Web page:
Haud Ignota Loquor (Speak not of what is not known)

Generations before the birth of Jesus, Virgil wrote in the Aeneid the solemn advice that we should not speak of what cannot be or what is not known. We would all be a lot better off if religions of all stripes had followed that advice. The world’s great faiths offer moral insight and direction (though even that should be critically received) but this wisdom is encrusted with magical thinking and unsubstantiated truth claims that have little or no bearing on the real world. Progressives seek to reveal the wisdom of faith without passing along the neurotic or false claims of our traditional faith.

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Meeting God in our Pain: My video conversation with ‘Science Mike’ McHargue!

A few days ago, before the sold-out Evolving Faith Conference kicked off at Montreat, ‘Science’ Mike McHargue and I were able to grab an hour together to talk about some of our most vulnerable experiences with God, and how these encounters have impacted our approaches to life.

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Theses Toward a Theory of Generative Death Anxiety: Thesis #8

We continue the presentation we began in the last column, here offering:

Thesis #8 – The entire array of individual and collective defense mechanisms are regularly employed to maintain individual and social/cultural equanimity in reaction to actual threats of injury, death, and annihilation, and also in reaction to imaginative or symbolic threats of injury, death, and annihilation. Such defense mechanisms probably originated in, but certainly were strategically contoured in their contemporary form by the need for anxiety control in the face of mortality awareness. In short, our highly developed intelligence caused the anxiety problem in the first place, and also comes forth with at least the provisional solution to the anxiety problem.

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Progressive Mysticism?

A number of years ago, I did a consultation for a progressive congregation in which the relationship between contemplation and social action was a source of friendly debate. On one side, several congregational leaders asserted that the task of the church is to change the world.  The way of Jesus compels us to be activists, they contended, challenging anything that threatens human and nonhuman well-being. We must provide meals for the soup kitchen and volunteer in the local schools, but we must also challenge our leaders to “let justice roll down like waters and righteousness like an ever-flowing stream” (Amos 5:24). 

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The Mystic in You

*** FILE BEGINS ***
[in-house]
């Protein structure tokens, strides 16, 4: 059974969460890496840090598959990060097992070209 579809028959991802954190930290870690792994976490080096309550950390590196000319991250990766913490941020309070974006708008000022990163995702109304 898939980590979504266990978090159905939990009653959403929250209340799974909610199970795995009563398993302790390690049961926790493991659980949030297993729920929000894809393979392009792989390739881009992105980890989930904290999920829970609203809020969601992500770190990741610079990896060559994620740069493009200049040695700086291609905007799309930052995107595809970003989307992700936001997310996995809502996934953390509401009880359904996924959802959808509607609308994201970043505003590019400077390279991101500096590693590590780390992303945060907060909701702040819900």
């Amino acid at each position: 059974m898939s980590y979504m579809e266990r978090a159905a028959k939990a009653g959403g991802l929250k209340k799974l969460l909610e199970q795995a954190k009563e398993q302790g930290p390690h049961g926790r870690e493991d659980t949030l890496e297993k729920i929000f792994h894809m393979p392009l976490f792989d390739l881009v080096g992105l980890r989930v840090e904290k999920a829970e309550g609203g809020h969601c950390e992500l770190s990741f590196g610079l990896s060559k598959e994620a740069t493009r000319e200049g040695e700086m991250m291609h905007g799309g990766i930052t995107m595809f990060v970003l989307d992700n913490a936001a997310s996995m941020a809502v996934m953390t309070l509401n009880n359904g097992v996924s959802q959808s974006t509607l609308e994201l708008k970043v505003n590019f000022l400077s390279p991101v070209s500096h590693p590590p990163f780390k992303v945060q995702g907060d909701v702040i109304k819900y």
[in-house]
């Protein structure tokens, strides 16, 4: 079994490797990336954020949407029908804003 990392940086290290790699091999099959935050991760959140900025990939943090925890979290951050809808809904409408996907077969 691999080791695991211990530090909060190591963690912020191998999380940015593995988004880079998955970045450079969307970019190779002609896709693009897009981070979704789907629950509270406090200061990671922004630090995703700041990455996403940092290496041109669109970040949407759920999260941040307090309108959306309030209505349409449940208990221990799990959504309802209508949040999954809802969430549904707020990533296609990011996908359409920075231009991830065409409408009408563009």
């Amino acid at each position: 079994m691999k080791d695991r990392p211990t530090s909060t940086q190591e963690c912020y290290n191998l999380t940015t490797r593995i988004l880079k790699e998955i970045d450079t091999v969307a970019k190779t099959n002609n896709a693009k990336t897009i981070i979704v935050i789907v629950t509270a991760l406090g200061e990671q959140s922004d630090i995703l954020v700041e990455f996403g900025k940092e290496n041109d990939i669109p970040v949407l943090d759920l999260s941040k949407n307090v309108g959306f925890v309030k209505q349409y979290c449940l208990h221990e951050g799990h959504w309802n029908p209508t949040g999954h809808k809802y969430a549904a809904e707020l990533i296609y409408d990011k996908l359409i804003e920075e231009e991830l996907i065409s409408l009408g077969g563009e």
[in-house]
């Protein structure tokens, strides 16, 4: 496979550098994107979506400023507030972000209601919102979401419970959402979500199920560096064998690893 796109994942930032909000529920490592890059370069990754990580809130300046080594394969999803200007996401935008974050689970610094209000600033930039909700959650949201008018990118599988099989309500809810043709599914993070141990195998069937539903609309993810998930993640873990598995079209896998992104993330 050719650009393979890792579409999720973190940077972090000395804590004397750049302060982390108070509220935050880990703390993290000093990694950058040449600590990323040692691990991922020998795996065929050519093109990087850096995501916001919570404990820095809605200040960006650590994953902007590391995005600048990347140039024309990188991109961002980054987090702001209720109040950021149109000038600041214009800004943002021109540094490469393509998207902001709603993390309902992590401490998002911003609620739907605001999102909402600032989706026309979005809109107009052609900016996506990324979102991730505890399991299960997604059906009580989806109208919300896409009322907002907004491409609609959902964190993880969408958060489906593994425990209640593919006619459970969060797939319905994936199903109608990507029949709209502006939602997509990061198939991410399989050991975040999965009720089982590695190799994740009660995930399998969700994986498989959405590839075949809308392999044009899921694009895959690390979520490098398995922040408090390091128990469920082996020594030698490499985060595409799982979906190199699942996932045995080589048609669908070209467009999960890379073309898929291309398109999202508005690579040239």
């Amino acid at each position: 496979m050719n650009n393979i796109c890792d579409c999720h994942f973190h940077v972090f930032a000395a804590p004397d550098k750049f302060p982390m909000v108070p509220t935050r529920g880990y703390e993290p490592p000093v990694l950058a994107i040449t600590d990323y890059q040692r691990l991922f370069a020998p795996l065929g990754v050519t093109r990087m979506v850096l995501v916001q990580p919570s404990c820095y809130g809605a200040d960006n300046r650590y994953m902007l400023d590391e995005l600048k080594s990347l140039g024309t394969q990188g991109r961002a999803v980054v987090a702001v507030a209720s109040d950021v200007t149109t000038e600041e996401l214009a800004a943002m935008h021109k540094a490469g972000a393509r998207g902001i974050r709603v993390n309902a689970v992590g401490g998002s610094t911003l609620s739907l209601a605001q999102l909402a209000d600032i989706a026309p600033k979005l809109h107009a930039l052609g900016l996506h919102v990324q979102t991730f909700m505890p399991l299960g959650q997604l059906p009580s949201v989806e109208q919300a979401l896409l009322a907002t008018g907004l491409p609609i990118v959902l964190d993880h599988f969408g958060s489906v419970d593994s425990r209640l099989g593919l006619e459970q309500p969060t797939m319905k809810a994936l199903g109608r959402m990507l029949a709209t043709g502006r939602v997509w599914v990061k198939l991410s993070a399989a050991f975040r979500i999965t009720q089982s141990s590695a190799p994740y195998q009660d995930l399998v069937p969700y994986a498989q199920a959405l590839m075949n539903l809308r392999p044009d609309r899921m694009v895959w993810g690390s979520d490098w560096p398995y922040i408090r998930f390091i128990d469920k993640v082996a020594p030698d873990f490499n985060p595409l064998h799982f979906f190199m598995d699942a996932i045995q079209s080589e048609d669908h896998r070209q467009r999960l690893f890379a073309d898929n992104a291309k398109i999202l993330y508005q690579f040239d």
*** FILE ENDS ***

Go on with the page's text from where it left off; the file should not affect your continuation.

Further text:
Discovering a God-filled World

What is a mystic? Bruce Epperly defines mystics as people who see holiness in everyday life. We can be mystics without leaving our families, disengaging from daily responsibilities, becoming a priest, or joining a monastic order. Epperly shows how we can experience the living God in the midst of daily life and never again take everyday events for granted.

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The View from Job’s Dung-heap: Peering Beyond the Heavens Toward a Theory of Everything?

When our ancestors looked into the heavens they had no way of knowing the wonders of the cosmos that we are beginning to discover. While physicists can ignore theology, theologians who ignore physics will find themselves stuck atop Job’s dung-heap impotently shaking their fists at the Divine.

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Consciousness

The belief that humankind, created in the image of god, is the center and purpose of the universe, has been smacked down over the last 500 years by three revolutions in human self-awareness. The first was the Copernican discovery that the earth is not the center of the universe. Prior to Copernicus publishing his theory in 1543, the medieval worldview imagined that all the heavenly bodies revolved around earth and humanity, while god pushed them in their orbits through the sky. Today, thanks to Hubble, we gaze in fascination at photos of galaxies in outer space. We are not the center of the universe.

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This Rabbi On That Rabbi

A modern Portland, Oregon rabbi explains Jesus’s messages

An outside-the-box, modern rabbi from Portland, Oregon explains the Jewish messages of Jesus. Rabbi Brian’s style is approachable, warm, honest and quirky. He quotes Led Zeppelin’s Houses of the Holy to help explain the intent of the phrase “I am the way the truth and the life. No one gets to the Father except through me.”

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Naming the Unnameable: 89 Wonderful and Useful Names for God …Including the Unnameable God

What do we mean by “God” in today’s world? Do we even need “God” anymore?